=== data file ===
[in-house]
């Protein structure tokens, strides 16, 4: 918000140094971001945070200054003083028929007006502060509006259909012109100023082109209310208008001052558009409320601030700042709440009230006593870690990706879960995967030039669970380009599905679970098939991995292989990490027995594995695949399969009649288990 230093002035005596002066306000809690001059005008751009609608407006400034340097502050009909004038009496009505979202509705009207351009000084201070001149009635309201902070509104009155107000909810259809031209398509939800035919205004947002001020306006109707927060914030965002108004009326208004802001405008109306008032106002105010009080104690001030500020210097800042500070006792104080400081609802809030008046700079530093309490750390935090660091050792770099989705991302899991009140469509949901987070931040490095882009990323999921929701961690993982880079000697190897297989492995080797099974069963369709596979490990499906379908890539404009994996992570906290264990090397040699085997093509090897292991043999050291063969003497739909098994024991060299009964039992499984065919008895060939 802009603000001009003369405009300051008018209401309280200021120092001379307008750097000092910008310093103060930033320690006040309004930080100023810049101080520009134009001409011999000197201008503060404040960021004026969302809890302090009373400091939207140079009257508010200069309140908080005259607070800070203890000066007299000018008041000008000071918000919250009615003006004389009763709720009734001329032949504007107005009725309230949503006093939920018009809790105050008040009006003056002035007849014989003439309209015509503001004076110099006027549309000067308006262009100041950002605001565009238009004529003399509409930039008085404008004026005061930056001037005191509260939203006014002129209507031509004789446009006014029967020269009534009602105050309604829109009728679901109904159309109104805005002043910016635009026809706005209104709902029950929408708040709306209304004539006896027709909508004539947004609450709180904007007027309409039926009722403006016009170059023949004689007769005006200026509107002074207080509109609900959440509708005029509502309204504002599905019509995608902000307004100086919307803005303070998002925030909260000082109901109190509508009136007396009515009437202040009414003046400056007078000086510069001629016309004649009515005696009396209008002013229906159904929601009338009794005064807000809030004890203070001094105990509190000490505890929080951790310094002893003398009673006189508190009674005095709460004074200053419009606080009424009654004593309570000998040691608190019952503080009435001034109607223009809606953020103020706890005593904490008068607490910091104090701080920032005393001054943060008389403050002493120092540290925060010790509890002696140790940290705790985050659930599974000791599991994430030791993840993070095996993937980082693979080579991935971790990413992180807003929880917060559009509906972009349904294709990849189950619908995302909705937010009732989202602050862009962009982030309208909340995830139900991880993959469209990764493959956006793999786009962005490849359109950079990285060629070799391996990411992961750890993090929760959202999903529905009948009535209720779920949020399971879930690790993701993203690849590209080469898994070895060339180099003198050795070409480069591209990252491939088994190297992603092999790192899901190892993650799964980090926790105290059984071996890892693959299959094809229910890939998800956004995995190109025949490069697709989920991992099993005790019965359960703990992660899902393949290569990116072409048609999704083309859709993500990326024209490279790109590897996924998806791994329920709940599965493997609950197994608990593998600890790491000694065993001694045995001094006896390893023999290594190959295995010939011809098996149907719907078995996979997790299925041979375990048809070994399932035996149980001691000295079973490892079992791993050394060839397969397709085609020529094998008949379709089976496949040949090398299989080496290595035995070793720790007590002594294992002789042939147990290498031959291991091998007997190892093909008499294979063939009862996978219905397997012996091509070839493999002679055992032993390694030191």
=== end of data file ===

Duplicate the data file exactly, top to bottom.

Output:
[in-house]
């Protein structure tokens, strides 16, 4: 918000140094971001945070200054003083028929007006502060509006259909012109100023082109209310208008001052558009409320601030700042709440009230006593870690990706879960995967030039669970380009599905679970098939991995292989990490027995594995695949399969009649288990 230093002035005596002066306000809690001059005008751009609608407006400034340097502050009909004038009496009505979202509705009207351009000084201070001149009635309201902070509104009155107000909810259809031209398509939800035919205004947002001020306006109707927060914030965002108004009326208004802001405008109306008032106002105010009080104690001030500020210097800042500070006792104080400081609802809030008046700079530093309490750390935090660091050792770099989705991302899991009140469509949901987070931040490095882009990323999921929701961690993982880079000697190897297989492995080797099974069963369709596979490990499906379908890539404009994996992570906290264990090397040699085997093509090897292991043999050291063969003497739909098994024991060299009964039992499984065919008895060939 802009603000001009003369405009300051008018209401309280200021120092001379307008750097000092910008310093103060930033320690006040309004930080100023810049101080520009134009001409011999000197201008503060404040960021004026969302809890302090009373400091939207140079009257508010200069309140908080005259607070800070203890000066007299000018008041000008000071918000919250009615003006004389009763709720009734001329032949504007107005009725309230949503006093939920018009809790105050008040009006003056002035007849014989003439309209015509503001004076110099006027549309000067308006262009100041950002605001565009238009004529003399509409930039008085404008004026005061930056001037005191509260939203006014002129209507031509004789446009006014029967020269009534009602105050309604829109009728679901109904159309109104805005002043910016635009026809706005209104709902029950929408708040709306209304004539006896027709909508004539947004609450709180904007007027309409039926009722403006016009170059023949004689007769005006200026509107002074207080509109609900959440509708005029509502309204504002599905019509995608902000307004100086919307803005303070998002925030909260000082109901109190509508009136007396009515009437202040009414003046400056007078000086510069001629016309004649009515005696009396209008002013229906159904929601009338009794005064807000809030004890203070001094105990509190000490505890929080951790310094002893003398009673006189508190009674005095709460004074200053419009606080009424009654004593309570000998040691608190019952503080009435001034109607223009809606953020103020706890005593904490008068607490910091104090701080920032005393001054943060008389403050002493120092540290925060010790509890002696140790940290705790985050659930599974000791599991994430030791993840993070095996993937980082693979080579991935971790990413992180807003929880917060559009509906972009349904294709990849189950619908995302909705937010009732989202602050862009962009982030309208909340995830139900991880993959469209990764493959956006793999786009962005490849359109950079990285060629070799391996990411992961750890993090929760959202999903529905009948009535209720779920949020399971879930690790993701993203690849590209080469898994070895060339180099003198050795070409480069591209990252491939088994190297992603092999790192899901190892993650799964980090926790105290059984071996890892693959299959094809229910890939998800956004995995190109025949490069697709989920991992099993005790019965359960703990992660899902393949290569990116072409048609999704083309859709993500990326024209490279790109590897996924998806791994329920709940599965493997609950197994608990593998600890790491000694065993001694045995001094006896390893023999290594190959295995010939011809098996149907719907078995996979997790299925041979375990048809070994399932035996149980001691000295079973490892079992791993050394060839397969397709085609020529094998008949379709089976496949040949090398299989080496290595035995070793720790007590002594294992002789042939147990290498031959291991091998007997190892093909008499294979063939009862996978219905397997012996091509070839493999002679055992032993390694030191």